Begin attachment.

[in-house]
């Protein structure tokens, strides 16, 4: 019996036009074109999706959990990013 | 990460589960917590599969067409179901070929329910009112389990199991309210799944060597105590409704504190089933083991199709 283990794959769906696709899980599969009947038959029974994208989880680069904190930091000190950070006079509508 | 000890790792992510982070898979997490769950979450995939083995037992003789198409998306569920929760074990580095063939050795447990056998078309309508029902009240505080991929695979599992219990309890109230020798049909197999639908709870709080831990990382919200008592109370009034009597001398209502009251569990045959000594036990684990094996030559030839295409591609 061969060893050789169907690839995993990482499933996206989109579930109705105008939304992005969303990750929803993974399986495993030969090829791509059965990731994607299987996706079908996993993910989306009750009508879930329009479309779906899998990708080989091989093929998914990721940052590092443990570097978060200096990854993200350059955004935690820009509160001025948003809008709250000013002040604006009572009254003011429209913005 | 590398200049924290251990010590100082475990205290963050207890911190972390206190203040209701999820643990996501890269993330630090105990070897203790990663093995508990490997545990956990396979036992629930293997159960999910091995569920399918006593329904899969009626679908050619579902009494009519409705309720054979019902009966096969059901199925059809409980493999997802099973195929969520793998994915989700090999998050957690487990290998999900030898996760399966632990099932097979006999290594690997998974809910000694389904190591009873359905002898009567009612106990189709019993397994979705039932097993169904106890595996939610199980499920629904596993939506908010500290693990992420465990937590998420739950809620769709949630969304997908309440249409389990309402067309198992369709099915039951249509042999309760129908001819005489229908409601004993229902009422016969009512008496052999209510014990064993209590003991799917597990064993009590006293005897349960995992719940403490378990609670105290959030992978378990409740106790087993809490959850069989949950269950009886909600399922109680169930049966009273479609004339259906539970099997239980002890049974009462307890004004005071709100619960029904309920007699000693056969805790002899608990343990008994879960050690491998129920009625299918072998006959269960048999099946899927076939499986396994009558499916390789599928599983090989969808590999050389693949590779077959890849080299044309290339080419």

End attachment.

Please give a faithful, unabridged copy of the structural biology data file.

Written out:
[in-house]
């Protein structure tokens, strides 16, 4: 019996036009074109999706959990990013 | 990460589960917590599969067409179901070929329910009112389990199991309210799944060597105590409704504190089933083991199709 283990794959769906696709899980599969009947038959029974994208989880680069904190930091000190950070006079509508 | 000890790792992510982070898979997490769950979450995939083995037992003789198409998306569920929760074990580095063939050795447990056998078309309508029902009240505080991929695979599992219990309890109230020798049909197999639908709870709080831990990382919200008592109370009034009597001398209502009251569990045959000594036990684990094996030559030839295409591609 061969060893050789169907690839995993990482499933996206989109579930109705105008939304992005969303990750929803993974399986495993030969090829791509059965990731994607299987996706079908996993993910989306009750009508879930329009479309779906899998990708080989091989093929998914990721940052590092443990570097978060200096990854993200350059955004935690820009509160001025948003809008709250000013002040604006009572009254003011429209913005 | 590398200049924290251990010590100082475990205290963050207890911190972390206190203040209701999820643990996501890269993330630090105990070897203790990663093995508990490997545990956990396979036992629930293997159960999910091995569920399918006593329904899969009626679908050619579902009494009519409705309720054979019902009966096969059901199925059809409980493999997802099973195929969520793998994915989700090999998050957690487990290998999900030898996760399966632990099932097979006999290594690997998974809910000694389904190591009873359905002898009567009612106990189709019993397994979705039932097993169904106890595996939610199980499920629904596993939506908010500290693990992420465990937590998420739950809620769709949630969304997908309440249409389990309402067309198992369709099915039951249509042999309760129908001819005489229908409601004993229902009422016969009512008496052999209510014990064993209590003991799917597990064993009590006293005897349960995992719940403490378990609670105290959030992978378990409740106790087993809490959850069989949950269950009886909600399922109680169930049966009273479609004339259906539970099997239980002890049974009462307890004004005071709100619960029904309920007699000693056969805790002899608990343990008994879960050690491998129920009625299918072998006959269960048999099946899927076939499986396994009558499916390789599928599983090989969808590999050389693949590779077959890849080299044309290339080419």